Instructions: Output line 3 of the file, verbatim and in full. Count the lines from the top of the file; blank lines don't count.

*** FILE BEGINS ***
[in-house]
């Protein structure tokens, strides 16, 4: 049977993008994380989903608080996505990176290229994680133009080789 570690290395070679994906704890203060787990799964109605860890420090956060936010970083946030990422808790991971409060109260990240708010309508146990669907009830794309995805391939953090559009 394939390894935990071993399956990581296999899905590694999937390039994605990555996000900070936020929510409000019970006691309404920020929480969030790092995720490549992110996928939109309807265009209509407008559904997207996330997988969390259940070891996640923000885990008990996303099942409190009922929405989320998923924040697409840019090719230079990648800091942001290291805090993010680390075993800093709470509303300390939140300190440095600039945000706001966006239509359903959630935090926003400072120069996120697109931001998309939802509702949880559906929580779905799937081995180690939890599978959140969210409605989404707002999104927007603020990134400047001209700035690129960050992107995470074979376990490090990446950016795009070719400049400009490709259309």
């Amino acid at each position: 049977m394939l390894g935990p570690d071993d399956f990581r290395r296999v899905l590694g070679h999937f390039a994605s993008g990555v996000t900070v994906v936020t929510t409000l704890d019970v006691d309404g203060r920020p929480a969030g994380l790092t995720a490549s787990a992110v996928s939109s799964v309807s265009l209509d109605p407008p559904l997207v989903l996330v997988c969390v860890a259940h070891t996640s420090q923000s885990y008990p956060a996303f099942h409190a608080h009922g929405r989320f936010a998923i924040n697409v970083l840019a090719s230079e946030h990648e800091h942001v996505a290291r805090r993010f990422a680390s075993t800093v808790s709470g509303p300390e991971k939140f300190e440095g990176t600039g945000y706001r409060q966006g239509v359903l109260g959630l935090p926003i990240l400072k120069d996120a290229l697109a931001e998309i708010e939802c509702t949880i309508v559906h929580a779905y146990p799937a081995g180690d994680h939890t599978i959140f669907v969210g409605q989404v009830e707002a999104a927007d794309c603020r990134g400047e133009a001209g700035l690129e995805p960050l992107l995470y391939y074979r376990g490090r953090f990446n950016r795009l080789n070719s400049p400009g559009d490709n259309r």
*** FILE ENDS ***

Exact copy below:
């Amino acid at each position: 049977m394939l390894g935990p570690d071993d399956f990581r290395r296999v899905l590694g070679h999937f390039a994605s993008g990555v996000t900070v994906v936020t929510t409000l704890d019970v006691d309404g203060r920020p929480a969030g994380l790092t995720a490549s787990a992110v996928s939109s799964v309807s265009l209509d109605p407008p559904l997207v989903l996330v997988c969390v860890a259940h070891t996640s420090q923000s885990y008990p956060a996303f099942h409190a608080h009922g929405r989320f936010a998923i924040n697409v970083l840019a090719s230079e946030h990648e800091h942001v996505a290291r805090r993010f990422a680390s075993t800093v808790s709470g509303p300390e991971k939140f300190e440095g990176t600039g945000y706001r409060q966006g239509v359903l109260g959630l935090p926003i990240l400072k120069d996120a290229l697109a931001e998309i708010e939802c509702t949880i309508v559906h929580a779905y146990p799937a081995g180690d994680h939890t599978i959140f669907v969210g409605q989404v009830e707002a999104a927007d794309c603020r990134g400047e133009a001209g700035l690129e995805p960050l992107l995470y391939y074979r376990g490090r953090f990446n950016r795009l080789n070719s400049p400009g559009d490709n259309r």